United States Constitution Essay

1761 words - 7 pages

Novus Ordoro Seclorum is Latin for “a new order for the ages.” Why did Americans select the constitutional order they did in 1787-1789, and why did they reject a more democratic and confederal form not more than a decade old?
“Having initially hesitated in attending the Convention, once decided, Washington pushed the delegates to adopt ‘no temporizing expedient’ but instead to ‘probe the defects [of the Articles] to the bottom, and provide radical cures,’" from Matthew Spalding, Ph.D. At the beginning of the Philadelphia debates in 1787, Edmond Randolph set aside the Articles of Confederation and the Congress of Confederation, and instead created the skeleton of a new constitution which included a Supreme National Government with separate legislative, executive, and judicial branches; the start of a republican government. The final draft of the Constitution went to the floor of the convention on September 17, 1787. Fifty-five delegates were sent to Philadelphia to revise the Articles of Confederation, and after four months of debate, they had come up with something radically different from the Articles. The delegates were presented with three options of structure for their new government. The first was a Democracy, the second, a Confederacy, and lastly, Madison’s Republic. Under the Democratic view, the states were sovereign nations, resulting in absolutely no unity, and possible anarchy. Under the Confederate view, we observe a weak government, resting all the power in the states, ending in failure. After many months of debate, most of the delegates came to the conclusion a Republic was the best form of government, and they were absolutely correct.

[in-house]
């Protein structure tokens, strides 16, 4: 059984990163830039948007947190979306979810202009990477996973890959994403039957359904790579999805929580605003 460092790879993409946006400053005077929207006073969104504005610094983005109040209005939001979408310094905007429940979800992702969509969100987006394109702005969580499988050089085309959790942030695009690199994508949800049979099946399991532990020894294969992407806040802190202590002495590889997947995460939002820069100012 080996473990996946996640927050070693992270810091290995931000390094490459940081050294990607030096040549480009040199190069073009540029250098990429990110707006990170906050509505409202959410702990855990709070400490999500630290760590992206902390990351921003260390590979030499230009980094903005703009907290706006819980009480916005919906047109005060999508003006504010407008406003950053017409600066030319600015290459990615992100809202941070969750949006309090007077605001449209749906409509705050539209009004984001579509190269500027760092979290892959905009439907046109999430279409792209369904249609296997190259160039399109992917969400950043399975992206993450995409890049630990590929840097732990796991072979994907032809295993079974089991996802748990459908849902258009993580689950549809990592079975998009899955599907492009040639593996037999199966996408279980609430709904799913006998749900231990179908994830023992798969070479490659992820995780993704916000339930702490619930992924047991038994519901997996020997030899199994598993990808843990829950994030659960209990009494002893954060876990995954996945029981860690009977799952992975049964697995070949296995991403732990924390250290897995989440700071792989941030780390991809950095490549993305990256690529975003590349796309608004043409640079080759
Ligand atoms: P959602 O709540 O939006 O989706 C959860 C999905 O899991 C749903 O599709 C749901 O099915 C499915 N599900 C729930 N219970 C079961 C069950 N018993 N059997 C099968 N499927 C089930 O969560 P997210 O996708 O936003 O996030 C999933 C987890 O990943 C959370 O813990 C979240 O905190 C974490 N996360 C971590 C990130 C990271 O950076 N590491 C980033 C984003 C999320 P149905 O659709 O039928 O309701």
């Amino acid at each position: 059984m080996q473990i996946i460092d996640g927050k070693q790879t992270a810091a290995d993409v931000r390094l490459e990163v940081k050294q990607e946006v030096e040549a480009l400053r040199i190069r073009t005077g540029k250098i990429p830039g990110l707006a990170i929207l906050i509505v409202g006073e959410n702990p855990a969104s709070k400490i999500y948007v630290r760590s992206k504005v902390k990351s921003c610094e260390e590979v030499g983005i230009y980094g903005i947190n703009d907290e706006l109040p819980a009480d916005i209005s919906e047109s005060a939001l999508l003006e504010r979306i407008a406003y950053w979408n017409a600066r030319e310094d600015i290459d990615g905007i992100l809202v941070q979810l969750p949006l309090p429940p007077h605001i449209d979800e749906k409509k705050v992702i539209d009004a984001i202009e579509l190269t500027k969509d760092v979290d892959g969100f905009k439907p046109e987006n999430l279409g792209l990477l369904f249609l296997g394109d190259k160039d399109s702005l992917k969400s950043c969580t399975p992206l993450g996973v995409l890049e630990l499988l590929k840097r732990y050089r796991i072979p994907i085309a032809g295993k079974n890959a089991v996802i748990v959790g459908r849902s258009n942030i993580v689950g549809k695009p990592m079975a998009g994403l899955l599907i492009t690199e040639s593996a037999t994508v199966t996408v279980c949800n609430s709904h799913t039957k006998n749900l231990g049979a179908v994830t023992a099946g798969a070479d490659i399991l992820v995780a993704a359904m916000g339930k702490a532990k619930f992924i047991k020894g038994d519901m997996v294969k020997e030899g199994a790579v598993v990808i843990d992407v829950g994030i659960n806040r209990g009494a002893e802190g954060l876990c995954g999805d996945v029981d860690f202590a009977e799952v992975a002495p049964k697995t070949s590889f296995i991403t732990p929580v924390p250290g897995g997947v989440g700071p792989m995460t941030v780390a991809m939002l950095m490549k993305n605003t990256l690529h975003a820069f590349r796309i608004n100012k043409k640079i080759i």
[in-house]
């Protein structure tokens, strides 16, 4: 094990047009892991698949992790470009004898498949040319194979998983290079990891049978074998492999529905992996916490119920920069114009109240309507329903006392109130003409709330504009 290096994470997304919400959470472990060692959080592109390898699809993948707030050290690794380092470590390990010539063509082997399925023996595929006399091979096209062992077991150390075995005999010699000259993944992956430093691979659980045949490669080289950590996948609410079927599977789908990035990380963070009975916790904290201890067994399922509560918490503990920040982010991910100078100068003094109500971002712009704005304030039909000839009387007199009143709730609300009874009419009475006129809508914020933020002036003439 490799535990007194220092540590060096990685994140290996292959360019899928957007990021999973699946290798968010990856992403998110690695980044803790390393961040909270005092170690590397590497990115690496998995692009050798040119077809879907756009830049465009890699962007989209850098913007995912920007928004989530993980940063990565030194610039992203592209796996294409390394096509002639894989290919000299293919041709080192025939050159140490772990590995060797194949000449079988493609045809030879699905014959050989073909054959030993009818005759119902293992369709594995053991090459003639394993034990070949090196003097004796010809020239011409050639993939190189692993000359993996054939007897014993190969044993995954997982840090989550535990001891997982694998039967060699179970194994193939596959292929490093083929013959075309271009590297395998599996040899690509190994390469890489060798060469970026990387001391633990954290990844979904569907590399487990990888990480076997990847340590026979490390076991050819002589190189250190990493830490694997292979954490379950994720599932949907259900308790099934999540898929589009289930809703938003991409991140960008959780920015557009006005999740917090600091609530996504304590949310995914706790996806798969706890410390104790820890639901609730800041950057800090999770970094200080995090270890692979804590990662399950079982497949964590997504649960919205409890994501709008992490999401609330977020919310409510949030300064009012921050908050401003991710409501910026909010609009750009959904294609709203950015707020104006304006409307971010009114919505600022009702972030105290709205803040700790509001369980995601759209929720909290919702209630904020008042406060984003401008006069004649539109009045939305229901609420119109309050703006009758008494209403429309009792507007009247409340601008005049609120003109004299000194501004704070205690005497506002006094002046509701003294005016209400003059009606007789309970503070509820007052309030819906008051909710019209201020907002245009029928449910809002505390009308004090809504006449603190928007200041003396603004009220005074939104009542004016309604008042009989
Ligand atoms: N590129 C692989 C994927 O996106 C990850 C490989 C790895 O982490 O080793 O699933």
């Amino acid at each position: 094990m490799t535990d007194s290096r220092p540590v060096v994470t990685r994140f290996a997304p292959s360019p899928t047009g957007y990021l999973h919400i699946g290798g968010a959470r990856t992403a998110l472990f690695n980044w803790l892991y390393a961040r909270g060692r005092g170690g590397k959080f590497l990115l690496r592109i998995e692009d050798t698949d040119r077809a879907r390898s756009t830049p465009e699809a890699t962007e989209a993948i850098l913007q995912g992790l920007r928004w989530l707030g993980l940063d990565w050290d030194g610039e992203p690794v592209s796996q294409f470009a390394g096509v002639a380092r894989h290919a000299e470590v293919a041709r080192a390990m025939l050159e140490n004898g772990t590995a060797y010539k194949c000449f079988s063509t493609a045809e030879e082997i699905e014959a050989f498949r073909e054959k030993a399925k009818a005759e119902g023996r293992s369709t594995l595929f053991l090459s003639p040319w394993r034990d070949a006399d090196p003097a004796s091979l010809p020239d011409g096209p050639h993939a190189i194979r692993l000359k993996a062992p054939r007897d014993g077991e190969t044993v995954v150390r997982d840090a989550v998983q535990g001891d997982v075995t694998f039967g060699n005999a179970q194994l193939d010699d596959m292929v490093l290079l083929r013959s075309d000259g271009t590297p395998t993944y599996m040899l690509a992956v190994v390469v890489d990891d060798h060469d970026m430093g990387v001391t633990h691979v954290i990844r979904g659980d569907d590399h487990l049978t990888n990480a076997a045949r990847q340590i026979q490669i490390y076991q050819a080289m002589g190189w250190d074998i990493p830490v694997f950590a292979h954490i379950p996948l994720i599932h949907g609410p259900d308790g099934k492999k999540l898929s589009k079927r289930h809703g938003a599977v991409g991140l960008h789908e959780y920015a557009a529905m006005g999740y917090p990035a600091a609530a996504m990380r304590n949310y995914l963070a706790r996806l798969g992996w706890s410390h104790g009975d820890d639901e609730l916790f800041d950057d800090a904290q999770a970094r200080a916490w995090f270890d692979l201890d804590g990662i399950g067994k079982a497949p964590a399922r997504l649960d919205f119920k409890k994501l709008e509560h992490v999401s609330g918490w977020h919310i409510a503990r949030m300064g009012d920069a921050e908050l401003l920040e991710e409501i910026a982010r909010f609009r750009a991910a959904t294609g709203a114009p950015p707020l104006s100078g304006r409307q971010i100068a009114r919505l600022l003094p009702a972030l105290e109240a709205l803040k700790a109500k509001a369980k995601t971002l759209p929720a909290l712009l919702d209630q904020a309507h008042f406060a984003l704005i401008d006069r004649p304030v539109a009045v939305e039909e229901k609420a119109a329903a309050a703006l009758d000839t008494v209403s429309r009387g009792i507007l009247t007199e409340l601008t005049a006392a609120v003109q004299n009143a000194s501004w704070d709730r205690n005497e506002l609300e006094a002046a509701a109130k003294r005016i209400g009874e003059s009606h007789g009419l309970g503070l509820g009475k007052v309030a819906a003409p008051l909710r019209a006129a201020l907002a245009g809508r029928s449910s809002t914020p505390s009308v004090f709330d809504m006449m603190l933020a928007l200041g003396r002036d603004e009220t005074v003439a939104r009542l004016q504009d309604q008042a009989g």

As the delegates gathered at the Philadelphia Convention, one of the many alternates they considered for a government was a Democracy. Democracy is a government in which the people rule by direct vote. Under the Articles, a democracy was attempted, however, contrary to the traditional view; it was the states that governed directly, directly governed by the people. Each individual state acted as a sovereign nation; their state legislatures ran the Federal Government, each competing for their own best interests. HSLDA’s article, on the Background of the Constitutional Convention, says, “Without a strong central government to check their power, state legislatures misused their authority… [Additionally] Nine of the states had their own navies… and there were 13 militias.” Instead of being united under one government, the states became thirteen different, independent nations, united underneath a friendly treaty. Americans of the 1770s and 80s thought of themselves merely as Virginians and New Yorkers, or even Philadelphians and Bostonians rather than being Americans. Robert Morris, a delegate to the Philadelphia Convention from Pennsylvania, said “The same circumstances, which unite the people here, unite them in Germany. They have there a common language… law… interest in being united; yet their...

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